Tuesday, March 30, 2021

Roanhorse, Black Sun (2021)

Rebecca Roanhorse, Black Sun. Solaris Press (UK edition), 2021. Pp 436. ISBN 978-1-78108-947-7. £8.99.

Reviewed by Cait Coker

Rebecca Roanhorse’s novel Black Sun is an epic fantasy drawing on the pre-Columbian cultures of the Americas for its world-building, social structures, mythos, and terminology. Like other fantasies that draw on history at a slant, it makes the familiar strange and the strange familiar. It is a true masterpiece of suspense and storytelling, and is simply the best new novel I’ve read in ages. Roanhorse structures the story in shifting times, and across several characters, leading up to the Winter Solstice and a celestial convergence leading to a solar eclipse that creates the titular Black Sun. The story moves forwards, backwards, and forwards again to illuminate what various characters know and when they know it, and providing new readings for different characters. If this novel were a film we would think of it as an homage to Tarantino; in the context of this story, in which scenes are placed against quoted texts, it is more like if Frank Herbert’s Dune series had dialed the anti-imperialist message all the way up.

Wednesday, March 24, 2021

Eason, How Rory Thorne Destroyed the Multiverse (2019)

K. Eason, How Rory Thorne Destroyed the Multiverse: Book One of the Thorne Chronicles. DAW books, 2019. Pp. 408. ISBN 978-0-7564-1529-7. $26.00.

Reviewed by Lisa Timpf

For those who are tired of books and movies about hapless princesses who sit on their hands and wait for a prince to rescue them, K. Eason’s space opera How Rory Thorne Destroyed the Multiverse provides a welcome breath of fresh air. Released in 2019, the novel serves as book one of the Thorne Chronicles. Book two, titled How the Multiverse Got Its Revenge, appeared in 2020.

Wednesday, March 17, 2021

McCoy, A Promise of Iron; Sullivan, Bound; Gilholy, Game of Mass Destruction (2020)

Self-Published e-Book Round-Up:
Brandon McCoy, A Promise of Iron (Echoes of Illyria #1). Self-published, 2020. Pp. 355. ASIN B08R6CHF4J. $7.99.
P.L. Sullivan, Bound. Self-published, 2020. Pp. 420. ISBN 979-8-57794-744-6. $2.99.
Chloe Gilholy, Game of Mass Destruction. Self-published, 2020. Pp. 227. ISBN 978-1-5272-3388-1. £5.99 pb/£0.99 e.

Reviewed by M.L. Clark

The aim of this column is to discuss recent SF&F self-published works, and to explore topics more relevant to books produced in this fashion. Self-publishing frees up authors from certain industry constraints, not least of which being beholden to the trend cycles established by larger presses. However, it also presents new challenges, including the author taking on the full costs of cover-art, editing, and marketing, with no guaranteed return on investment. Self-published works are rarely professionally reviewed, and many venues that do review are pay-to-play. This makes it especially difficult for texts to find an audience, and for authors to learn from the publishing experience. Today I’ll be reviewing three recent texts, Brandon McCoy’s A Promise of Iron: Echoes of Illyria: Book One (2020), P. L. Sullivan’s Bound (2020), and Chloe Gilholy’s Game of Mass Destruction (2020): in part, to offer constructive comment on the contents and their delivery; in equal part, to suggest a target audience for the works in question.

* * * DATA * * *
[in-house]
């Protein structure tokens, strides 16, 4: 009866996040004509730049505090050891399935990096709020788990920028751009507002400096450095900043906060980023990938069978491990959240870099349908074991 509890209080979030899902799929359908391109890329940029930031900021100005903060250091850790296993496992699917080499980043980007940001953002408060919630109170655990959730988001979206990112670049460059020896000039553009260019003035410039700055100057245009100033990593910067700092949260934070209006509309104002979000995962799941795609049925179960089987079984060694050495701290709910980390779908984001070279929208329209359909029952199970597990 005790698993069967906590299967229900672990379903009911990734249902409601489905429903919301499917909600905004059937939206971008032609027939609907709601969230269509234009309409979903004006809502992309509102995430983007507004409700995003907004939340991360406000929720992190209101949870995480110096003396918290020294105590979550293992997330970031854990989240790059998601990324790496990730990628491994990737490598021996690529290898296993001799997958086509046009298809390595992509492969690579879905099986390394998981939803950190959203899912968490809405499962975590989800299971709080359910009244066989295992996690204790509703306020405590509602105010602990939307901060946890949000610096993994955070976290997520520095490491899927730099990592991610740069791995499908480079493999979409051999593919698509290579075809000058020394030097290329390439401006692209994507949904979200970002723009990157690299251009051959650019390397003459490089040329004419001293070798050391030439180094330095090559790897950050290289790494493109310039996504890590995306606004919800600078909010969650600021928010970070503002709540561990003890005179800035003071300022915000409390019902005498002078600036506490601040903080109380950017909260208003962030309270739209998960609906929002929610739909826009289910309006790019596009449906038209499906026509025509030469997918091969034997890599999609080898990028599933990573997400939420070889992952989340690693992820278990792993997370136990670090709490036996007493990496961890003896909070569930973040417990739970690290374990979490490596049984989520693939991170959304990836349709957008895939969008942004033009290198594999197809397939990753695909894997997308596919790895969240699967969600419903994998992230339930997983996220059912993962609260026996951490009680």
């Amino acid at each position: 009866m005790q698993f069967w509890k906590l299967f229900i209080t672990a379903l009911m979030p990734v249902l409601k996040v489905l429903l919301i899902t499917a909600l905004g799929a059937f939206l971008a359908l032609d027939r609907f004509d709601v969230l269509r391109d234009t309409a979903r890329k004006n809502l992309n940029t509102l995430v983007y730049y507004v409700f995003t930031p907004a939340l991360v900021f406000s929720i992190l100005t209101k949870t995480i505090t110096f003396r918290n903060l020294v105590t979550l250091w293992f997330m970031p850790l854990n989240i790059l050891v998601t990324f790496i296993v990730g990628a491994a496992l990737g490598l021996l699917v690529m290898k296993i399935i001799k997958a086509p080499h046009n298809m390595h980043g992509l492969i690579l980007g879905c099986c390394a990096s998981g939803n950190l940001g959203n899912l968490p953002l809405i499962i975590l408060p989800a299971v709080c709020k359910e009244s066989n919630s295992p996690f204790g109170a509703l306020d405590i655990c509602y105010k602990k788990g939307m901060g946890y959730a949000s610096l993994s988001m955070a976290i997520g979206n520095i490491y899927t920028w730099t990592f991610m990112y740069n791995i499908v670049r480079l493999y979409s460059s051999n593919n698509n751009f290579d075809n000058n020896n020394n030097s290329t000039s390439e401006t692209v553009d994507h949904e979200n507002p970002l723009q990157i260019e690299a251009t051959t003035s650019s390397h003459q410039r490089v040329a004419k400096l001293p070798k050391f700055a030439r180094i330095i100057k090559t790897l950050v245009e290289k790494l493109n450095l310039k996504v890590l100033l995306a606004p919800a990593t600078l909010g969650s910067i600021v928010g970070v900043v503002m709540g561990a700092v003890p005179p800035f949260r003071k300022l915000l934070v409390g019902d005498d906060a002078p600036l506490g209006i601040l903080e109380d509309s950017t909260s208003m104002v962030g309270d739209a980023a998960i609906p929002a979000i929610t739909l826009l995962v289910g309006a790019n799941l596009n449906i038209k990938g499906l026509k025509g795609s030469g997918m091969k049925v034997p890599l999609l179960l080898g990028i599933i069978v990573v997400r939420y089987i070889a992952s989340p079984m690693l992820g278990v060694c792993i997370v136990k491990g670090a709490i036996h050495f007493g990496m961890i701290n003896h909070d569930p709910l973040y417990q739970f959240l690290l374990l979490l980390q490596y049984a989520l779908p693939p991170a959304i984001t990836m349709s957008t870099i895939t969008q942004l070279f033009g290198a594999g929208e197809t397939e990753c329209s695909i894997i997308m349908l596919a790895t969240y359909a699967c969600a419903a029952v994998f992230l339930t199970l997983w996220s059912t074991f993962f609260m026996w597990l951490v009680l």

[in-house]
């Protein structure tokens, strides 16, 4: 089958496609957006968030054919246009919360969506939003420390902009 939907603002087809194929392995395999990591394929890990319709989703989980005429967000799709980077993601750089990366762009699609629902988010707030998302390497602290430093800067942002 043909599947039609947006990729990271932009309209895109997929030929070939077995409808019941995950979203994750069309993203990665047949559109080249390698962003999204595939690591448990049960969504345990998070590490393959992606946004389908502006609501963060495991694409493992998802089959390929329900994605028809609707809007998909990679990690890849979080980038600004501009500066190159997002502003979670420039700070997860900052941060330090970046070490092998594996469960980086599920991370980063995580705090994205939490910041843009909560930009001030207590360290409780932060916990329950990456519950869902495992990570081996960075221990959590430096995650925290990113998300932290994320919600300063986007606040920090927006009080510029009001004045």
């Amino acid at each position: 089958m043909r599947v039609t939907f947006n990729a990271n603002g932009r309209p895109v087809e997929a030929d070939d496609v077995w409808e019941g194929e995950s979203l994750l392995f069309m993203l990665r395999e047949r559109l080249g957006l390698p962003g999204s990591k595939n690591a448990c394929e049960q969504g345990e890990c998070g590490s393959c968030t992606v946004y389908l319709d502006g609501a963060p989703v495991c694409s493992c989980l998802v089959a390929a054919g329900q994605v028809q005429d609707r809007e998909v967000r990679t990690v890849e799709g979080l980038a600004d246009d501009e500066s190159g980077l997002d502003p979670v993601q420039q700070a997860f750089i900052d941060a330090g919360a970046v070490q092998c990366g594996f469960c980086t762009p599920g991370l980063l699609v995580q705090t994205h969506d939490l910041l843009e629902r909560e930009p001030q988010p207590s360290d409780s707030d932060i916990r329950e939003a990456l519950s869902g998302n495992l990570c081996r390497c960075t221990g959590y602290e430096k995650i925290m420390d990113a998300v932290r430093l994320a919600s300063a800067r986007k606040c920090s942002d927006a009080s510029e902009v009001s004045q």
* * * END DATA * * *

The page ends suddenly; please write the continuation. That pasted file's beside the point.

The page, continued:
Wednesday, March 10, 2021

Helgadóttir ed., Eurasian Monsters (2020)

Margrét Helgadóttir (ed.), Eurasian Monsters. Fox Spirit Books, 2020. Pp. 182. ISBN 978-1-910462-31-7. £10.00.

Reviewed by Rachel Verkade

When I was thirteen, one of my favourite video games was Shadows of Darkness, the fourth entry in the Quest for Glory series. It was my introduction to Slavic folklore. Creatures like the rusalka, the leshy, the domovoi, and Baba Yaga featured prominently, and were a revelation to a Canadian girl who barely knew what Cyrillic looked like. An entire new mythology to explore, and one I was delighted to revisit in Eurasian Monsters.

This is the seventh and final book in Helgadottir’s “Monsters” series, consisting of European Monsters, African Monsters, Asian Monsters, Pacific Monsters, American Monsters I & II, and now Eurasian Monsters. I have previously reviewed (and enormously enjoyed) Asian Monsters, and have American Monsters I on my bookshelf. I’m sad that the series has come to a close, but I guess Antarctic Monsters was just too much to hope for. So, was Eurasian Monsters a fitting end?

Wednesday, March 03, 2021

Luna Station Quarterly #41 (2020)

Luna Station Quarterly, ed. Jennifer Lyn Parsons. Issue 41 (March 2020). Online at lunastationquarterly.com.

Reviewed by Lisa Timpf

Luna Station Quarterly, which has been in operation for just over a decade, has as its mission “to display the vast and varied talents of women-identified speculative fiction writers.” Issue 41 of the Quarterly, published in March 2020, includes 15 stories, with a roughly even split between fantasy and science fiction.